September 2013, Part 1

Jim Miller on Politics

Pseudo-Random Thoughts

Amnesty International Chose The Jihadi Over the Feminist:   In this weekend's Wall Street Journal you will find Sohrab Ahmari's review of Karima Bennoune's Your Fatwa Does Apply Here, a review that reveals serious problems with Amnesty International.  (And, as far as I can tell — I haven't read the book — is just the kind of review that most prospective readers would want to see, since it identifies clearly the strengths and weaknesses of the book.)

The Ahmari review may be available on the Internet, but if it is behind the Journal pay wall, you still have time to pick up a copy of the weekend Journal.  Or you should be able to find it in almost any library.

Here are the first two paragraphs:
Amnesty International faced a pivotal choice in 2010.  For half a decade, the global human-rights organization had been promoting Moazzam Begg, a British-Pakistani radical Islamist, and the advocacy group he founded after his release from Guantánamo Bay.  In 2006, Begg delivered the Amnesty International Annual Lecture in Belfast, and the next year the organization hailed his group, Cageprisoners, as one of the six "leading human rights organizations" protesting CIA detention practices.

But Mr. Begg was also conducting fawning interviews with al Qaeda propagandist Anwar al-Awlaki, publicly supporting the Taliban and visiting jihadist training camps.  It was impossible to deny Cageprisoners' pro-jihadist bent, and Gita Sahgal, the head of Amnesty's gender unit, made public her opposition to calling "Britain's most famous supporter of the Taliban" a defender of human rights.
Soon after, Sahgal was kicked out of Amnesty, and the organization was defending jihad — in self-defense, of course.

Begg is not in favor of human rights; he's a supporter of Islamic terrorists.  In short, he's on the enemy side.

That's not surprising, but it is a little surprising to see Amnesty, and other "human rights" organizations, also supporting Islamic terrorists.

(There are historical precedents.  The Soviet Union had considerable success during the Cold War with creating, infiltrating, or fooling organizations that claimed to be supporting human rights — but were actually attacking the West, especially the United States.

It would be interesting to know why the Bush administration released Begg, since he definitely seems to belong in Guantánamo.)
- 10:53 AM, 8 September 2013   [link]

Internet Problems:  Since some time on Saturday, I have been unable to connect to the Internet from home.  Before that, I was having intermittent problems of the same sort, domain name service errors.

(As most of you know, at the heart of the Internet are Domain Name Servers, computers that translate the names of web sites into the physical addresses of those web sites.)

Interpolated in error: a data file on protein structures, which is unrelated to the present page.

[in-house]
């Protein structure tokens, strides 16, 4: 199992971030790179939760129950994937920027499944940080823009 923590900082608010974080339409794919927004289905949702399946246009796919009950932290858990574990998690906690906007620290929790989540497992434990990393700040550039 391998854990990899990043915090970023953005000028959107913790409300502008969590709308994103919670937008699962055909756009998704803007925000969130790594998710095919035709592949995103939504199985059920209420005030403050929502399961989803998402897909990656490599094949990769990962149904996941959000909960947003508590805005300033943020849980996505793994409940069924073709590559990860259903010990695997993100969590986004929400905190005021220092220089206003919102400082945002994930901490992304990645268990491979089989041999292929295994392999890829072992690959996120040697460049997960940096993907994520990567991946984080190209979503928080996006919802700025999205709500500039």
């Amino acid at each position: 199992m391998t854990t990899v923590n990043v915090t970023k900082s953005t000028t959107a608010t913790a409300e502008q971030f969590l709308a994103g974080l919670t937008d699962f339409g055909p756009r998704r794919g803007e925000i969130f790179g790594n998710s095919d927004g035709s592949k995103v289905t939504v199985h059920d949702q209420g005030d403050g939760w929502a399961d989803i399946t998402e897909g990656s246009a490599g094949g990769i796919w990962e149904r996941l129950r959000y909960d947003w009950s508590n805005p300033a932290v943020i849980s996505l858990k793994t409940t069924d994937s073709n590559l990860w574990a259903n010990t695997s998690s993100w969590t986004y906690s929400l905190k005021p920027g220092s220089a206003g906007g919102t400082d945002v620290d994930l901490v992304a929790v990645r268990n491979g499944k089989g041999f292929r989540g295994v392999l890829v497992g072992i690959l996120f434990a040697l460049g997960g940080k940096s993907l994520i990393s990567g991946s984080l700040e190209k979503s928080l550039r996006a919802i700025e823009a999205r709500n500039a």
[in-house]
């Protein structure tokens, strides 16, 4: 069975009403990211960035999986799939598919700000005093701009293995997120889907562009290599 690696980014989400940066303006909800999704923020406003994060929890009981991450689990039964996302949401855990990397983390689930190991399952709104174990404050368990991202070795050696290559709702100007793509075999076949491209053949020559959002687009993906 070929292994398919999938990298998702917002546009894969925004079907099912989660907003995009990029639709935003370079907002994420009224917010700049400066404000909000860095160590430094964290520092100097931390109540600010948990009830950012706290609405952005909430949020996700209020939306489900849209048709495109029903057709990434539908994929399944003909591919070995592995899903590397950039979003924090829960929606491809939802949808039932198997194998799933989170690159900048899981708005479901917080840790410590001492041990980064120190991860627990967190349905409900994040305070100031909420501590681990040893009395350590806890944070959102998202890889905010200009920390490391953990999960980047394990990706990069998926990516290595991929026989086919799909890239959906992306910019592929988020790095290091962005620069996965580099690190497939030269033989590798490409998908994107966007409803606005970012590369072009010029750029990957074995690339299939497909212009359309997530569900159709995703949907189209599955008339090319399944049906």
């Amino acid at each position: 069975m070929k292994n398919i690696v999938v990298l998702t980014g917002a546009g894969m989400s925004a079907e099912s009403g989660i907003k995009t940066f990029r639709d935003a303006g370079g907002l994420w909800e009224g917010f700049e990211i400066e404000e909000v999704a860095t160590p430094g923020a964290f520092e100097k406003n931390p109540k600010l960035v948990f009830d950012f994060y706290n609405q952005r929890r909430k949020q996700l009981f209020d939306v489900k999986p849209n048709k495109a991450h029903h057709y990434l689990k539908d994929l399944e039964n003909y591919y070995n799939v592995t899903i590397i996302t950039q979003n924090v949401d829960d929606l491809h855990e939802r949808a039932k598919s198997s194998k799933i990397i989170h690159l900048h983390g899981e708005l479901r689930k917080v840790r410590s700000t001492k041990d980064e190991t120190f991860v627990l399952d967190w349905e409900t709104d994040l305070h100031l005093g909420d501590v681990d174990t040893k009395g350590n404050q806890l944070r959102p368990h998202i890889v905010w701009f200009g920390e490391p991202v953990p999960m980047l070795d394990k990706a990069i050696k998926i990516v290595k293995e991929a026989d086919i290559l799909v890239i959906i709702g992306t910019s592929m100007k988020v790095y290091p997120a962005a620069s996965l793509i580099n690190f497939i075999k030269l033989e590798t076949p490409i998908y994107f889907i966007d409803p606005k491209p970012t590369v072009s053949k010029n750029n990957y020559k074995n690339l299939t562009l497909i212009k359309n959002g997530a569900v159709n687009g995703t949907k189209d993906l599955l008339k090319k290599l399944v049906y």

The errors might be in error; there might be problems with a phone line, since I have DSL, with the DSL modem I use to connect to the Internet, or even with the Ethernet switch I use so that I can have two computers connected to the Internet at once.

Or, it might be some problem with my phone company, Frontier, or even with the DNS system.   (The Syrian Electronic Army, which supports the Assad regime, successfully attacked the DNS system a week or so ago.)

Until I get this straightened out (or it solves itself), I'll be using my laptop to post from public sites.
- 9:40 AM, 8 September 2013
Update:  I'm now back on line — but I don't know why I had the problem, and whether any of the things I did, mostly plugging and unplugging connections, solved it.

And my efforts to post from the library failed, perhaps because I was using an insecure protocol.  (It's been a while since I tried to brush up on basic Internet procedures.)
- 6:23 PM, 8 September 2013   [link]

Tony Abbott And The Liberal/National Coalition Have Won The Australian House Of Representatives:  By a big margin.  As I write, the coalition is predicted to win 91 seats in the Australian House, with 76 needed for an absolute majority.

A look at the first choice (primary) votes shows that the election was more a defeat for Labor and their partners, the Greens, than a victory for the LNP coalition.  Labor is losing 4.6 percent of the vote since the last election, and the Greens are losing 3.0 percent, while the coalition is gaining just 1.8 percent.  Most likely the 5.9 percent gains for "others" will mostly go to the coalition in later rounds of vote counting.

So Tony Abbott will be the Australian prime minister, and soon.

But he will not have complete control of parliament, because, at best, the coalition will be able to break the controlling Labor/Green coalition in the upper house, the Australian Senate.
Unlike upper houses in most parliamentary systems, the Senate is vested with significant power, including the capacity to block legislation initiated by the government in the House of Representatives, making it a distinctive hybrid of British Westminster bicameralism and US-style bicameralism.
Like the American Senate, members of the Australian Senate are elected for six year terms — usually.  (For some of the complexities, consult the Wikipedia article.)
- 6:13 AM, 7 September 2013   [link]